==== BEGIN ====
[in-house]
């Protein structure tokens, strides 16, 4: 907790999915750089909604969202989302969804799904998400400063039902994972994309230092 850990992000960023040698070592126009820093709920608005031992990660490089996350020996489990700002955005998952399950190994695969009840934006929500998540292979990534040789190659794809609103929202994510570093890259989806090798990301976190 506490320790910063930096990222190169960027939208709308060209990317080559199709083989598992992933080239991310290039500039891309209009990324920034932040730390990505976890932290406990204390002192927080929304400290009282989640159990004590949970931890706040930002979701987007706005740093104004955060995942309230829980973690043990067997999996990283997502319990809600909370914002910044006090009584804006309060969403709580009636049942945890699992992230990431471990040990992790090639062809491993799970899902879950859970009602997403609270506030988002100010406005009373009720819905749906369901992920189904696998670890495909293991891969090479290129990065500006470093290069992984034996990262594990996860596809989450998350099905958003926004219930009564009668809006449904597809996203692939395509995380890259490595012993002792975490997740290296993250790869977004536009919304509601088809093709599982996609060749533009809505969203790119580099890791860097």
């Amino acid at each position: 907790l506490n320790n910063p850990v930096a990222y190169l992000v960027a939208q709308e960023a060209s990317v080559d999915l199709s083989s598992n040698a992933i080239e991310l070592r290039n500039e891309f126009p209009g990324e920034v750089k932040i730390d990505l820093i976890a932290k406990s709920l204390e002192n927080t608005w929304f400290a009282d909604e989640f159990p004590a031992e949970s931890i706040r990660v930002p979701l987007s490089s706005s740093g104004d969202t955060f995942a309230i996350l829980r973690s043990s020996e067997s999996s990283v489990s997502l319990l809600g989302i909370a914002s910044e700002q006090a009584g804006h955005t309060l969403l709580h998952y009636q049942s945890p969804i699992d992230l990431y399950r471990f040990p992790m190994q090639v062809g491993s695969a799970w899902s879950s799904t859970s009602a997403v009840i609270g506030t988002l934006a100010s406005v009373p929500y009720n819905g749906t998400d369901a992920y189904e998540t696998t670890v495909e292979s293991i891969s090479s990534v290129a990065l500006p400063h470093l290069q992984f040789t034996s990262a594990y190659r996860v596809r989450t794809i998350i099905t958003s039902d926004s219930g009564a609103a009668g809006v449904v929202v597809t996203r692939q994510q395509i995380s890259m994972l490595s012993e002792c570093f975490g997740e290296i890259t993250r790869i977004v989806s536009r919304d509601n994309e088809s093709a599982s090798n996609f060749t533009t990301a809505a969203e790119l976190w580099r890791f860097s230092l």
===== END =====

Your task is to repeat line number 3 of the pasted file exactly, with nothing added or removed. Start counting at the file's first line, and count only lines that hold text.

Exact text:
């Amino acid at each position: 907790l506490n320790n910063p850990v930096a990222y190169l992000v960027a939208q709308e960023a060209s990317v080559d999915l199709s083989s598992n040698a992933i080239e991310l070592r290039n500039e891309f126009p209009g990324e920034v750089k932040i730390d990505l820093i976890a932290k406990s709920l204390e002192n927080t608005w929304f400290a009282d909604e989640f159990p004590a031992e949970s931890i706040r990660v930002p979701l987007s490089s706005s740093g104004d969202t955060f995942a309230i996350l829980r973690s043990s020996e067997s999996s990283v489990s997502l319990l809600g989302i909370a914002s910044e700002q006090a009584g804006h955005t309060l969403l709580h998952y009636q049942s945890p969804i699992d992230l990431y399950r471990f040990p992790m190994q090639v062809g491993s695969a799970w899902s879950s799904t859970s009602a997403v009840i609270g506030t988002l934006a100010s406005v009373p929500y009720n819905g749906t998400d369901a992920y189904e998540t696998t670890v495909e292979s293991i891969s090479s990534v290129a990065l500006p400063h470093l290069q992984f040789t034996s990262a594990y190659r996860v596809r989450t794809i998350i099905t958003s039902d926004s219930g009564a609103a009668g809006v449904v929202v597809t996203r692939q994510q395509i995380s890259m994972l490595s012993e002792c570093f975490g997740e290296i890259t993250r790869i977004v989806s536009r919304d509601n994309e088809s093709a599982s090798n996609f060749t533009t990301a809505a969203e790119l976190w580099r890791f860097s230092l």